What is Freeview Lite/Light?

March 13, 2019
Tom Smart
A picture of the Freeview logo

What is Freeview Lite and why I only receive a limited number of channels?

Quite simply Free Lite is a reduced version of Freeview with significantly less TV stations than a full Freeview service. Freeview Lite is broadcast by local relay TV transmitters that pick up and re-transmit a signal from a main (or possibly another relay) transmitter and redistribute the signal on different frequencies to homes that couldn’t pick up the first main transmitter. This is usually because there is something substantial in the way, like a big hill, building or group of trees.


There is one big reason why you can only receive a limited number of TV services on a Freeview Lite transmitter, it’s because this is all the transmitter broadcasts!


There are several reasons behind why you can only receive a limited number of TV stations, to be honest I can’t 100% say one way or another all I can do it say from an experts point of view why I believe this is so, but I suspect it’s a combination of reasons.


1) There’s no space for the channels.

With more a more being pumped wirelessly these days and a huge amount to fit with the spectrum or UHF (Ultra High Frequency). There simply isn’t enough room to squeeze all these extra services and this is getting worse. Since the release of 4G mobile broadband stole a sizeable chunk of the UHF and with further auctioning off of the UHF scheduled for around 2020 which will see even more space go. It’s doesn’t look promising whether Freeview Lite transmitters will ever broadcast all the services.


2) The Audience isn’t big enough.

All of the relay transmitters in the country all added up are said to only serve 5% of the country, off that 5% many would have Sky or no TV aerial at all (you would be surprised, good on them I guess) so the amount of people that will suffer with less channels as a result is quite small when compared to the population of the UK. For this reason and the cost to serve a small part of the country, I have heard that the commercial operators do not see this making financial sense, given the associated costs and these are exactly the channels you are missing.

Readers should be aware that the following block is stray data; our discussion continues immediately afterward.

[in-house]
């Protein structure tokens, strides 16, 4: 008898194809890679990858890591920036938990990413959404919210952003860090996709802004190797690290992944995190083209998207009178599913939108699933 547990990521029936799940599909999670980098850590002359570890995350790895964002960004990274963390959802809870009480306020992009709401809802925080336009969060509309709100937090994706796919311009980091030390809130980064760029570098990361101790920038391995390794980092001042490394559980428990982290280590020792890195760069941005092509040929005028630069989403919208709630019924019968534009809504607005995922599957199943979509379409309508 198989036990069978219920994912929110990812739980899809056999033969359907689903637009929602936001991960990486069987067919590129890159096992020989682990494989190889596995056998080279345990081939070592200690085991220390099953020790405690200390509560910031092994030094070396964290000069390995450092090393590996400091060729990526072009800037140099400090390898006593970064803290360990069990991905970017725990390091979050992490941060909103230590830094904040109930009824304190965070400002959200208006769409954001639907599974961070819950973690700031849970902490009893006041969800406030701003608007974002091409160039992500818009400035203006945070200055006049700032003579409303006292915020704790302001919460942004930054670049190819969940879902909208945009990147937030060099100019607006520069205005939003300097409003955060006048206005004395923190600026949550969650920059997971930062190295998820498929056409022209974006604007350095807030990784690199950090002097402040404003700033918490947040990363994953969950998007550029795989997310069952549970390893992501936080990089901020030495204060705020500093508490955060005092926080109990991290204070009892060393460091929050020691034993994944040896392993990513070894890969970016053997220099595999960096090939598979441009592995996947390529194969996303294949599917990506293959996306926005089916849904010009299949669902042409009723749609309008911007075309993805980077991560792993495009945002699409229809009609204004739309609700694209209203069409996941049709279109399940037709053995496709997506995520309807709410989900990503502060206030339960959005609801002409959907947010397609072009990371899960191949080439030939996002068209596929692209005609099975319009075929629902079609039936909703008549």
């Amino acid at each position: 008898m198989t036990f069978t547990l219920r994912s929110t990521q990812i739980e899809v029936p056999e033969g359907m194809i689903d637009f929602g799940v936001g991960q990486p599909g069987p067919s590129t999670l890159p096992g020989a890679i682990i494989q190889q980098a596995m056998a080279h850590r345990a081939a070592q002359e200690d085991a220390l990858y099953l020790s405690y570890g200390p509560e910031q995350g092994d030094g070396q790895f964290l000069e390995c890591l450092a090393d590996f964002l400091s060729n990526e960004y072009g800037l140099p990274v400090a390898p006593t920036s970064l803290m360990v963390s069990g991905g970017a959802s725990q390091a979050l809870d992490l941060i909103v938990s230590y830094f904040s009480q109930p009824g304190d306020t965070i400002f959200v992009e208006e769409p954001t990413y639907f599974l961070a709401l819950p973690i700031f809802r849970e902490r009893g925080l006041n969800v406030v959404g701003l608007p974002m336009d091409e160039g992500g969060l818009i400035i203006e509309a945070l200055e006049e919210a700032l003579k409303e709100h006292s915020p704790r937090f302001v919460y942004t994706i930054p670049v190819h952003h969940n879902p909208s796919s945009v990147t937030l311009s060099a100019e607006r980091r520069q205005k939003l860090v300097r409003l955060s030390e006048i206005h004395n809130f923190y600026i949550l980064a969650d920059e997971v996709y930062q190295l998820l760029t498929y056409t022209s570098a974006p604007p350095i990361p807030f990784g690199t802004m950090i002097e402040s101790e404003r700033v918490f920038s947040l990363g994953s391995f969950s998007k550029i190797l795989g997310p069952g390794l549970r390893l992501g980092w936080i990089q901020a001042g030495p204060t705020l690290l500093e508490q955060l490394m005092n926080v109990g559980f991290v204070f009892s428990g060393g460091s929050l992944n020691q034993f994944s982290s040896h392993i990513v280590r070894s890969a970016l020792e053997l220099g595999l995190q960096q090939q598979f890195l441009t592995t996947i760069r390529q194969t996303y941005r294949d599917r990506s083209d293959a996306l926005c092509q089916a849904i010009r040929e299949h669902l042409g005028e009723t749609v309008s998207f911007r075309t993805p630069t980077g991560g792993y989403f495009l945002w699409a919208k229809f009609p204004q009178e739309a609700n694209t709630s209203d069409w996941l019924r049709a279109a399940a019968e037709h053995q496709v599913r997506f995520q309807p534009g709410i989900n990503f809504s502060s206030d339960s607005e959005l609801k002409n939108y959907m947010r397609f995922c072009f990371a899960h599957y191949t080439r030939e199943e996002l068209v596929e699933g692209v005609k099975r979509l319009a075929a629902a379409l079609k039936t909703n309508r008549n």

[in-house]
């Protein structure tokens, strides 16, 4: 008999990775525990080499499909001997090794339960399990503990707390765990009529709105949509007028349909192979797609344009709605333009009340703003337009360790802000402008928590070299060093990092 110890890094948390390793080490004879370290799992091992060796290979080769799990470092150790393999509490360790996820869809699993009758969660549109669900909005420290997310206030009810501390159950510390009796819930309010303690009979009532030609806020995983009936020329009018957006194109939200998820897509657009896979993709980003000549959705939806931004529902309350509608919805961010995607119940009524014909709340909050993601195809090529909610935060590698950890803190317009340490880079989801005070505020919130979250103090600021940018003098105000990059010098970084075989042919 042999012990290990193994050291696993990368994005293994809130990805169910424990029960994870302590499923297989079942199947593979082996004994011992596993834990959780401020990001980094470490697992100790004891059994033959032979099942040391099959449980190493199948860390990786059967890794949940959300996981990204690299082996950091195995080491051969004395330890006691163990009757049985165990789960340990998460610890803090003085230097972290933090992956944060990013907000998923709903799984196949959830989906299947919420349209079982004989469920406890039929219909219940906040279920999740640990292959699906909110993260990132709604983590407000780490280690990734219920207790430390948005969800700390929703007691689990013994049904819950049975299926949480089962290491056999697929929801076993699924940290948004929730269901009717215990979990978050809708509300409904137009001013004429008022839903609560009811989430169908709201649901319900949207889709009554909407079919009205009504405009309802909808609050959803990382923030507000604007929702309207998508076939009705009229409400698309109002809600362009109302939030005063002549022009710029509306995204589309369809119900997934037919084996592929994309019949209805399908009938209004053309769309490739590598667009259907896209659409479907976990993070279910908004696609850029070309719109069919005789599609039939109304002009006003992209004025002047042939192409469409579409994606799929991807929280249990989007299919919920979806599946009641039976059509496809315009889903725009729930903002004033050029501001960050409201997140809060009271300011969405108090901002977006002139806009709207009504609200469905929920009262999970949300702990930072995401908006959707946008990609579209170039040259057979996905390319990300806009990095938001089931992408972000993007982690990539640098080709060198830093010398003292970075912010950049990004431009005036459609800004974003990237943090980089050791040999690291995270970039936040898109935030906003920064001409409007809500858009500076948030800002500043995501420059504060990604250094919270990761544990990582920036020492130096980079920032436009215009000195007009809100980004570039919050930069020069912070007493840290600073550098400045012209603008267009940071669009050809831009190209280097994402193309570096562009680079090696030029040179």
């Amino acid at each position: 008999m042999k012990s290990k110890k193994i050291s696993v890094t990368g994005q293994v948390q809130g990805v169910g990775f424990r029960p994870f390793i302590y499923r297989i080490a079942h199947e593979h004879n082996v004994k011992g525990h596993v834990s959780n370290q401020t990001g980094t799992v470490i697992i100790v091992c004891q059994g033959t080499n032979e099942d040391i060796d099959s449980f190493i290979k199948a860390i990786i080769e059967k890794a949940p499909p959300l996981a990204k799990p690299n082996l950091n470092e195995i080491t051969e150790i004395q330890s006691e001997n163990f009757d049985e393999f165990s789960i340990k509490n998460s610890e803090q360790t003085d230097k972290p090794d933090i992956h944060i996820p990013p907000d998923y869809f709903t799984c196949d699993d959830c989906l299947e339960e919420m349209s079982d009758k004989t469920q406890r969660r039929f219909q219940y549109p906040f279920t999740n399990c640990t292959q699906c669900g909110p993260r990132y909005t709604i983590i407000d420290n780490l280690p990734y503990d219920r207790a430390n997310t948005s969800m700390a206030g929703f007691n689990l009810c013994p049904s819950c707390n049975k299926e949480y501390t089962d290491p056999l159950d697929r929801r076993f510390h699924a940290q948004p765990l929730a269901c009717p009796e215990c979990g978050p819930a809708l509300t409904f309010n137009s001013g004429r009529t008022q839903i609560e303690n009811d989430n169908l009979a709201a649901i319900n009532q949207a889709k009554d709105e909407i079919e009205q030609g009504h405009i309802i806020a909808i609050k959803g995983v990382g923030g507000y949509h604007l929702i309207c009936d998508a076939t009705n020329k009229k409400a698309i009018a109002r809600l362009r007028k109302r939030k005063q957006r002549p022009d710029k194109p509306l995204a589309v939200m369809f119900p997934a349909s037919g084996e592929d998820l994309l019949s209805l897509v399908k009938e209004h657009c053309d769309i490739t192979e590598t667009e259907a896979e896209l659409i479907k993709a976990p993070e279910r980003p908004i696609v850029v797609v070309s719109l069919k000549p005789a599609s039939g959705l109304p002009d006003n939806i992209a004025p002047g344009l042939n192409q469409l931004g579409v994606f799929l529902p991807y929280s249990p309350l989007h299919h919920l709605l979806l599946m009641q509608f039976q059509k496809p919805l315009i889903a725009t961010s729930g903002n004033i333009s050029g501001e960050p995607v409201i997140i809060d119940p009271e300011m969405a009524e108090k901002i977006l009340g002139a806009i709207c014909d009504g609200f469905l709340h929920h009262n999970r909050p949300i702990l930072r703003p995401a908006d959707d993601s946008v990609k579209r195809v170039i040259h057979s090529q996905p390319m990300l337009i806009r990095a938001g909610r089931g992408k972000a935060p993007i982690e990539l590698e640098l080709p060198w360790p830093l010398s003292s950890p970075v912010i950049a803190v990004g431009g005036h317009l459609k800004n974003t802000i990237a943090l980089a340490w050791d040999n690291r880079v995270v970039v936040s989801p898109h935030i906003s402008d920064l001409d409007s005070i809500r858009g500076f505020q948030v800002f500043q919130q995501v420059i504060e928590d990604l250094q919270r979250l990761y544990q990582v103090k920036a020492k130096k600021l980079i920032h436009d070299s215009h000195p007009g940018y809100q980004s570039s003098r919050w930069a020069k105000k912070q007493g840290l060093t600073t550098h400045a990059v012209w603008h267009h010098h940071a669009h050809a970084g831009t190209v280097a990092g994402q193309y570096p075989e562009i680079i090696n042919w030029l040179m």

3) Well it’s more than you did have isn’t it?

Part of the argument for these services never being added to the Freeview Lite transmitters in that even without these channels it’s more than you did have prior to the digital switchover when all you could receive was 4 or 5 analogue stations. So what are you moaning about type of position.


What can you do if you want to receive all the channels?


A lot of the time nearby transmitters that broadcast all the channels can also be received, these signals may be weaker but still useable so an aerial replacement as well as a re-alignment may be required. Amplifiers or “boosters” can be used to give the signal a kick in the right direction. For instance when I install aerials in Newhaven, Peacehaven or Seaford I will try to align the TV aerial to the Whitehawk transmitter in Brighton despite there being a transmitter on top of the hill in Newhaven. The goes for aerial installations in parts of Eastbourne such as Old Town and Meads, I will try and point the aerial to Heathfield and avoid the Eastbourne and Old Town transmitters.


Alternatively you could go to satellite. Sky or for those who don’t want to pay Freesat which is very similar to Freeview with a few channels difference. As geographic location within a single country has little of no effect to the expected signal levels it doesn’t matter where you are. Assuming you satellite dish can get a signal that is. More information can be found on Freesat here. http://smartaerials.co.uk/satellite/freesat


Finally and ever so slightly related. I always thought that the spelling was ‘Lite’ because it a reduced version of Freeview, like a low fat yoghurt for example. But lots of sites are saying “Light”.  Again to be honest I’m not 100% sure which is right but they are the exactly same thing.

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